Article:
specify the kind of personal information that can be processed under the Proposal in compliance with the necessity principle (particularly in relation to Articles 6 and 67), define the purposes for which personal data can be processed by the various authorities/entities concerned and fix precise, necessary and proportionate data retention periods for the above processing,

limit the power to carry out on-site inspections under Article 61(2)(c) and to impose periodic penalty payments under Article 56 only to trade-repositories and other legal persons clearly and substantially related to them,

make explicit that international transfers of personal data should be in conformity with the relevant rules of Regulation (EC) No 45/2001 and Directive 95/46/EC, introduce clear limits as to the kind of personal information that can be exchanged and define the purposes for which personal data can be exchanged.

Done at Brussels, 19 April 2011.

Giovanni BUTTARELLI

Assistant European Data Protection Supervisor


(1)  OJ L 281, 23.11.1995, p. 31.

(2)  OJ L 8, 12.1.2001, p. 1.

(3)  COM(2010) 484 final.

(4)  Regulation (EU) No 1092/2010 of the European Parliament and of the Council of 24 November 2010 on European Union macro-prudential oversight of the financial system and establishing a European Systemic Risk Board (OJ L 331, 15.12.2010, p. 1).

(5)  Regulation (EU) No 1093/2010 of the European Parliament and of the Council of 24 November 2010 establishing a European Supervisory Authority (European Banking Authority), amending Decision No 716/2009/EC and repealing Commission Decision 2009/78/EC (OJ L 331, 15.12.2010, p. 12).

(6)  Regulation (EU) No 1094/2010 of the European Parliament and of the Council of 24 November 2010 establishing a European Supervisory Authority (European Insurance and Occupational Pensions Authority), amending Decision No 716/2009/EC and repealing Commission Decision 2009/79/EC (OJ L 331, 15.12.2010, p. 48).

(7)  Regulation (EU) No 1095/2010 of the European Parliament and of the Council of 24 November 2010 establishing a European Supervisory Authority (European Securities and Markets Authority), amending Decision No 716/2009/EC and repealing Commission Decision 2009/77/EC (OJ L 331, 15.12.2010, p. 84).

(8)  A derivative is a financial contract linked to the future value or status of the underlying to which it refers (e.g. the development of interest rates or of a currency value).

(9)  Normally the employees to whom the telephone and data traffic can be imputed as well as recipients and other users concerned.

(10)  See Article 6(1) of Directive 2002/58/EC, (OJ L 201, 31.7.2002, p. 45).

(11)  See Article 15(1) of Directive 2002/58/EC, providing that such restrictions must constitute a necessary, appropriate and proportionate measure within a democratic society to safeguard national security (i.e. State security), defence, public security, and the prevention, investigation, detection and prosecution of criminal offences or of unauthorised use of the electronic communication system, as referred to in Article 13(1) of Directive 95/46/EC. To this end, Member States may, inter alia, adopt legislative measures providing for the retention of data for a limited period justified on the grounds laid down in this paragraph.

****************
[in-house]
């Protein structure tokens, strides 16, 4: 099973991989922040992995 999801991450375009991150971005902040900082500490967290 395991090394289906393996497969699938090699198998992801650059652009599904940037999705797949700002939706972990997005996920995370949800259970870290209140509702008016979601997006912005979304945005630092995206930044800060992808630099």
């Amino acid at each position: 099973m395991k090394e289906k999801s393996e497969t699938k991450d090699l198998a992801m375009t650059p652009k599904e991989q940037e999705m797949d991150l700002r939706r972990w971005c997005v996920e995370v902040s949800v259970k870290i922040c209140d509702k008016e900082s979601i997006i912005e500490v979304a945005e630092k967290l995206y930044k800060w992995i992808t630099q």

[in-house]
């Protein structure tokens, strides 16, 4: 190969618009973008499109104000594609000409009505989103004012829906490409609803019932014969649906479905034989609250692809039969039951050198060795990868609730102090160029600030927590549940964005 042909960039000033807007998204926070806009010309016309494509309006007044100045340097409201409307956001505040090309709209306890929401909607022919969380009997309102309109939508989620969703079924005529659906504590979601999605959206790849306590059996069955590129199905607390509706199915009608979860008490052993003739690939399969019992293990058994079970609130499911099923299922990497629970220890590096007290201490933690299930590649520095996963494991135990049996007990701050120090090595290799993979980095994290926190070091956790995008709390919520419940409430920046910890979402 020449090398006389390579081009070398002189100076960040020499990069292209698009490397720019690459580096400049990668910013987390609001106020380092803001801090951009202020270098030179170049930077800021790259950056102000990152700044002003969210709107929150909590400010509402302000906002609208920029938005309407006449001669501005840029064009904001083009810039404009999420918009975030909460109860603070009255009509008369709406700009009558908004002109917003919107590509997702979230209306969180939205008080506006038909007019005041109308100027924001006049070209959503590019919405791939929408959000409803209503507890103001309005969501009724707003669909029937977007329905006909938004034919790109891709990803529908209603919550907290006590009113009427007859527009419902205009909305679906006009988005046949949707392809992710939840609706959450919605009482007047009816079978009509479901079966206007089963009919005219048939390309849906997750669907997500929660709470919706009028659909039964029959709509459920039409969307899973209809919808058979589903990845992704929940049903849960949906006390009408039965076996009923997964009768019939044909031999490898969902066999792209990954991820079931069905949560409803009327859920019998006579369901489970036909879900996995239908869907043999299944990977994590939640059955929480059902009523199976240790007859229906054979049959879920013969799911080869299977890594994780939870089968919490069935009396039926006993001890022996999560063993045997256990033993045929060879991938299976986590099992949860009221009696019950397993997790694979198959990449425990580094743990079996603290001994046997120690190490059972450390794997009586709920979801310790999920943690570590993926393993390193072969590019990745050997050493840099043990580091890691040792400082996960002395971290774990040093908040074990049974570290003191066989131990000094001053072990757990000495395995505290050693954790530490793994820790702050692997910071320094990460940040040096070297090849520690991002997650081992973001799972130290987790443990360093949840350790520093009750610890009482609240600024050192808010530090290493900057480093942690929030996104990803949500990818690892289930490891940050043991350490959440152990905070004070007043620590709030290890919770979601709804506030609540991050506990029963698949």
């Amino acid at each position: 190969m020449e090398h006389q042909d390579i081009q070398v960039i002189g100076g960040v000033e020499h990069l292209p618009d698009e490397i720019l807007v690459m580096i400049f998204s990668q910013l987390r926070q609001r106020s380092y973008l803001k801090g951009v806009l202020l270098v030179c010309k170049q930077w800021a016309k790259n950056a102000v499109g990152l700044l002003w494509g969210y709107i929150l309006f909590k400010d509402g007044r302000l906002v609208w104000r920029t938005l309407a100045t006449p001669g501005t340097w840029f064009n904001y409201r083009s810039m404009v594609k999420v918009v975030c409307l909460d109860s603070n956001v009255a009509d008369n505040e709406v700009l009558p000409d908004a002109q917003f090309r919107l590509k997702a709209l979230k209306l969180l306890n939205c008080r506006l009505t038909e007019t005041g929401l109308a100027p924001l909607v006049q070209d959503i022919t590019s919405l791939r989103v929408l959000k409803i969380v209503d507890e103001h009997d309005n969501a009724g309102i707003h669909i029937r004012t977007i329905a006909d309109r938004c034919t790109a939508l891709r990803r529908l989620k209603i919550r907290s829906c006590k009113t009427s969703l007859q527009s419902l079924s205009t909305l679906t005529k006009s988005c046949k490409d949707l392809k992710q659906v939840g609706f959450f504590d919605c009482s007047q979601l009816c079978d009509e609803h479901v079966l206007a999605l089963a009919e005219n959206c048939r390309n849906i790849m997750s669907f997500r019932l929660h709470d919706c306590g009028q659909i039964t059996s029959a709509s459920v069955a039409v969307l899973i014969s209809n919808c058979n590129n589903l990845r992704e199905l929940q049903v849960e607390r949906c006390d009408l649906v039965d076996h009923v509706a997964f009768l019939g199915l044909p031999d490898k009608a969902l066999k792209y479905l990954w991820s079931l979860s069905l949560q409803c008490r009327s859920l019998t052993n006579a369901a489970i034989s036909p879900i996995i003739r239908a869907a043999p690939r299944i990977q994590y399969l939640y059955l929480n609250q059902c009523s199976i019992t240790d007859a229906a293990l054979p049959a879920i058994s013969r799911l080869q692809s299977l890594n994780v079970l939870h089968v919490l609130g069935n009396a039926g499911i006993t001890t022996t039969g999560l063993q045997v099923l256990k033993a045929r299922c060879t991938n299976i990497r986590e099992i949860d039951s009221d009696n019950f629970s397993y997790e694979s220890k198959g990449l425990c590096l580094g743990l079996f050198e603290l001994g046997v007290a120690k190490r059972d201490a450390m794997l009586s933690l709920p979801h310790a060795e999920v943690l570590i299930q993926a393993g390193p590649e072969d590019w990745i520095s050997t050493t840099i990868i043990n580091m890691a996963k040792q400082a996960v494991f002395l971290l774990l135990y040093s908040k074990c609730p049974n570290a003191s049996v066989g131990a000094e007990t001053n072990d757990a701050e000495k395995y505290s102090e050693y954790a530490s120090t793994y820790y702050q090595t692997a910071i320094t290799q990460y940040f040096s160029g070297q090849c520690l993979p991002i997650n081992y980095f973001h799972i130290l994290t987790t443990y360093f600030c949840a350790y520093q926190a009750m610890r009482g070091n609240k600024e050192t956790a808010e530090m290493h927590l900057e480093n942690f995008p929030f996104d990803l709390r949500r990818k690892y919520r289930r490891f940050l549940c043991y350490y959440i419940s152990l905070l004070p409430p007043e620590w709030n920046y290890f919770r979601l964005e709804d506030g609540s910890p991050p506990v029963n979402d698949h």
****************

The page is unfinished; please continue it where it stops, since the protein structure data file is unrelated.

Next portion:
(12)  See, e.g., Joined Cases C-92/09 and C-93/09, Volker und Markus Schecke GbR (C-92/09), Hartmut Eifert (C-92/09) v. Land Hessen, not yet published in ECR, point 74.

(13)  For example, Recital 44 states that trade repositories shall be subject to strict record-keeping and data management requirements. Article 66 specifies that a trade repository ‘shall promptly record the information received under Article 6 and shall maintain it for at least 10 years following the termination of the relevant contracts. It shall employ timely and efficient record keeping procedures to document changes to recorded information [sic]’. Article 67 further provides that ‘a trade repository must make the necessary information available’ to ESMA and various other competent authorities.

(14)  The expression ‘records of telephone and data traffic’ may potentially include a wide variety of information, including the duration, time or volume of a communication, the protocol used, the location of the terminal equipment of the sender or recipient, the network on which the communication originates or terminates, the beginning, end or duration of a connection or even the list of websites visited and the content of the communications themselves in case they are recorded. To the extent that they relate to identified or identifiable natural persons, all this information constitutes personal data.

(15)  See Article 6(1)(c) of Directive 95/46/EC and Article 4(1)(c) of Regulation (EC) No 45/2001. It should also be considered whether specific safeguards can be devised to avoid that data concerning genuinely private use are captured and processed.

(16)  Article 56(1)(c) allowing the Commission, at the request of ESMA, to impose periodic penalty payments on employees of a trade repository or other persons related to a trade repository in order to compel them to submit to an investigation launched by ESMA pursuant to Article 61(2) might suggest (unintentionally) otherwise.